Antibody Infusion Centers for COVID-19

One of the newest strategies in the fight against COVID-19 is antibody infusion therapy. Here’s what you need to know about antibodies, their effectiveness against the novel coronavirus, and setting up safe antibody infusion centers.

What Are Antibodies?

Antibodies are proteins that our bodies naturally create to prevent viruses from spreading. When antibodies spot viruses enter your body, they bind to them to block them from entering your cells. This blockage is crucial for preventing diseases from developing in the first place, and from progressing any further.

Convalescent Plasma Therapy

Those who recover from a specific virus have antibodies in their blood that may be effective in preventing others from being infected or diminishing the negative effects of the virus. That’s where convalescent plasma therapy comes in.

Convalescent plasma therapy takes blood from recovered patients and processes it to remove the blood cells, leaving behind just the liquid plasma and antibodies. The plasma and antibodies are then transfused into sick patients to reduce the severity or length of the disease and increase their ability to fight it.

Blood plasma therapy has been proven effective at treating diseases such as the Spanish flu of 1918 as well as the more recent SARS and Ebola outbreaks.

Monoclonal Antibody Therapy

If an antibody taken through convalescent plasma therapy is discovered to be effective in treating or preventing a disease, it can be duplicated in a lab for widespread use

The resulting lab-made proteins are called monoclonal antibodies. By mimicking the immune system’s ability to fight off viruses, monoclonal antibodies can help prevent and treat diseases just like the antibodies produced naturally in our bodies.

Monoclonal antibody therapy, or the transfusion of lab-made antibodies into patients, has been used to treat certain types of cancer and is currently being reviewed by the FDA as a means for treating Ebola. 

Because lab-made antibodies may not last as long as those naturally produced, multiple infusions are sometimes necessary for prolonged effectiveness.

[Related: Airborne Diseases: An Overview]

How Antibody Infusions Are Being Used to Fight COVID-19

The fact that antibody infusions have been successful in treating SARS (a respiratory illness caused by another type of coronavirus) has led experts to think it may be effective in treating COVID-19, and this has turned out to be the case.

In November of 2020, the U.S. Food and Drug Administration (FDA) issued emergency-use authorizations (EUAs) for two monoclonal antibody drugs for the treatment of COVID-19, bamlanivimab and a combination of casirivimab and imdevimab. Both of these therapies were shown in clinical trials to reduce hospitalization and emergency room visits in high-risk patients within the first 28 days post-treatment.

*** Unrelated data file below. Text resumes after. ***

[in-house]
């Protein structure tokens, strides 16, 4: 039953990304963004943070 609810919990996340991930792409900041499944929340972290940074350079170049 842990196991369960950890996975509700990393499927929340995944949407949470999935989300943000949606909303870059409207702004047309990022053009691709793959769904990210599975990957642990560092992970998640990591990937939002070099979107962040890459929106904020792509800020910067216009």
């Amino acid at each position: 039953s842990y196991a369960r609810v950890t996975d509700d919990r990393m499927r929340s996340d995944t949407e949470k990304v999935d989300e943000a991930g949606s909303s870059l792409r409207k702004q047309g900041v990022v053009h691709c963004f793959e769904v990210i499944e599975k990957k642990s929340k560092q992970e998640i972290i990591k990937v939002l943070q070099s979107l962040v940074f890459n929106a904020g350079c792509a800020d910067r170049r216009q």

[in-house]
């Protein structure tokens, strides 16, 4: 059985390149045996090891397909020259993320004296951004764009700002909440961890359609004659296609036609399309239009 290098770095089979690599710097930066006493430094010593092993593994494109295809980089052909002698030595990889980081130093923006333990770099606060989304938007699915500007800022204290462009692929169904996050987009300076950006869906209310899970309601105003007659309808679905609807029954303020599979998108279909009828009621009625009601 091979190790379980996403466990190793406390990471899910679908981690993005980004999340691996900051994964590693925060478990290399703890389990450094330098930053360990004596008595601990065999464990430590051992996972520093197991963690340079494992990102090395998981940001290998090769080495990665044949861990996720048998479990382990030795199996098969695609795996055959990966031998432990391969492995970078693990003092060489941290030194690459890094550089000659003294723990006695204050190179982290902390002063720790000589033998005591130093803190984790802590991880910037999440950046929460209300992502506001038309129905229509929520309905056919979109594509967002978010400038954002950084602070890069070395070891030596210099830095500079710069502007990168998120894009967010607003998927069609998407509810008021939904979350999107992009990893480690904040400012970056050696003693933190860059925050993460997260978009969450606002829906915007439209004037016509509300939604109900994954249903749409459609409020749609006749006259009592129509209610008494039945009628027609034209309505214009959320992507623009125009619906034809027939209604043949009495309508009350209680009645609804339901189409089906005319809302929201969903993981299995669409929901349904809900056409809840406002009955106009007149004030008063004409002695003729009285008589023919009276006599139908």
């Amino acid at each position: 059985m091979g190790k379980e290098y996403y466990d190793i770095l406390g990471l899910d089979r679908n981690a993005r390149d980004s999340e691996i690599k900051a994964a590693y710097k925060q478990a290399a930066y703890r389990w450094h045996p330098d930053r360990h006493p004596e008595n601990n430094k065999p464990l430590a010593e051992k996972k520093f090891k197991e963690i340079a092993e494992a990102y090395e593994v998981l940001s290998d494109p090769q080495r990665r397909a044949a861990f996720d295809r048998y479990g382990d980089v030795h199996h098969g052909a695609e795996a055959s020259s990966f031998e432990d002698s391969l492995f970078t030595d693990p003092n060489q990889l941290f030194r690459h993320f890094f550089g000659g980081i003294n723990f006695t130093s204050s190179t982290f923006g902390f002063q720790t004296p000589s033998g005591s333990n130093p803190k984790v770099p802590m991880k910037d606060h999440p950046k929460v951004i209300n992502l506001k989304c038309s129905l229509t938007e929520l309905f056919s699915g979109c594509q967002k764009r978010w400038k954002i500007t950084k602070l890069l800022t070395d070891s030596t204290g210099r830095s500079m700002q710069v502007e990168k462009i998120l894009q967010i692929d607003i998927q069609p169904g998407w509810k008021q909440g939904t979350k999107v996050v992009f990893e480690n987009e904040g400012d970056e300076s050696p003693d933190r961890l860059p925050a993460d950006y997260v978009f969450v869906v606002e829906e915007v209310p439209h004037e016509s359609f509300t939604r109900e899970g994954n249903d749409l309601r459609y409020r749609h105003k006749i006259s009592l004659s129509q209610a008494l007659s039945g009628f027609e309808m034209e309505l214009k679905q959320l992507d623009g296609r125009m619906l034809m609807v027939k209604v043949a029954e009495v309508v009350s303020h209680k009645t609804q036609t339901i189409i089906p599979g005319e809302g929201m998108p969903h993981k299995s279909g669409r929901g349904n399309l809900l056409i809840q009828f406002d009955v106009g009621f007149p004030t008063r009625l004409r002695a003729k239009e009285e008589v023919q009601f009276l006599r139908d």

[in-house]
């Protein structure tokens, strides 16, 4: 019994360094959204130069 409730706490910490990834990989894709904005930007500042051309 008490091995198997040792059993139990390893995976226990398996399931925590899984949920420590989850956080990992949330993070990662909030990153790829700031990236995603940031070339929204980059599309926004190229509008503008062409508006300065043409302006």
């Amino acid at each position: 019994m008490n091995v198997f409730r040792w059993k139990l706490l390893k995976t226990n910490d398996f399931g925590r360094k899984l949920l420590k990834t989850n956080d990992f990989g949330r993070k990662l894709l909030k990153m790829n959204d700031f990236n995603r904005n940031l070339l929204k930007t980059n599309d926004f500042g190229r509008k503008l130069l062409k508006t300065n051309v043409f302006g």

The goal of these monoclonal antibodies, which are the only drugs approved for use prior to hospitalization, is to prevent additional strains on the already overtaxed hospital infrastructures across the country. By administering the therapies to newly diagnosed high-risk patients, healthcare facilities hope to keep the disease from progressing and prevent future hospitalizations.

With the COVID-19 vaccine rollout taking longer than expected, and herd immunity expected fall of 2021 at the earliest, preventing hospital overcrowding will be essential to the continued fight against the coronavirus. And monoclonal antibodies may just be the solution.

[Related: Key Elements of Pandemic-Ready Healthcare Facilities]

How BLU-MED Medical Shelters Help Establish Safe Antibody Infusion Centers

The U.S. Department of Health and Human Services established the Imperial County Infusion Center outside the El Centro Regional Medical Center in California using a BLU-MED medical shelter. | Photo courtesy of the Department of Human and Health Services

Antibody infusion centers have already been set up in various locations across the U.S., primarily in areas where hospitals and/or intensive care units (ICUs) have sustained a 0% capacity for a prolonged period. 

Just like with COVID testing and vaccination centers, the challenge in setting up antibody infusion centers is the risk of doing more harm than good. That is, by establishing an antibody infusion center within existing healthcare facilities, you may expose staff and patients to the virus and promote transmission. 

For that reason, it’s preferred to create a separate, isolated facility designated solely for antibody infusions.

Medical shelters from BLU-MED Response Systems® are ideal for creating these facilities: Rapidly deployable, ruggedly durable, and highly customizable, BLU-MED shelters can help quickly establish antibody infusion centers of any size, with just about any requirements, in any climate. 

Because BLU-MED medical shelters include options for insulation as well as HVAC units, they are able to provide a comfortable environment for patients and healthcare staff to wait out the two and a half hours it takes to administer the infusion and monitor for adverse reactions.

In fact, several healthcare facilities have already proven the effectiveness of using BLU-MED medical shelters to set up antibody infusion centers: 

Covenant Health is hoping their 14-bed BLU-MED medical shelter will help reduce their 139 hospitalized COVID patients by up to 26 patients, and the Imperial County Infusion Center’s eight-bed shelter is expected to treat 28 to 30 patients a day, seven days a week

For a closer look at Covenant Health’s antibody infusion center, watch the video below. For more information on BLU-MED medical shelters and how they can help you establish an antibody infusion center of your own, reach out to one of our building specialists today.

Featured image courtesy of the Department of Human and Health Services

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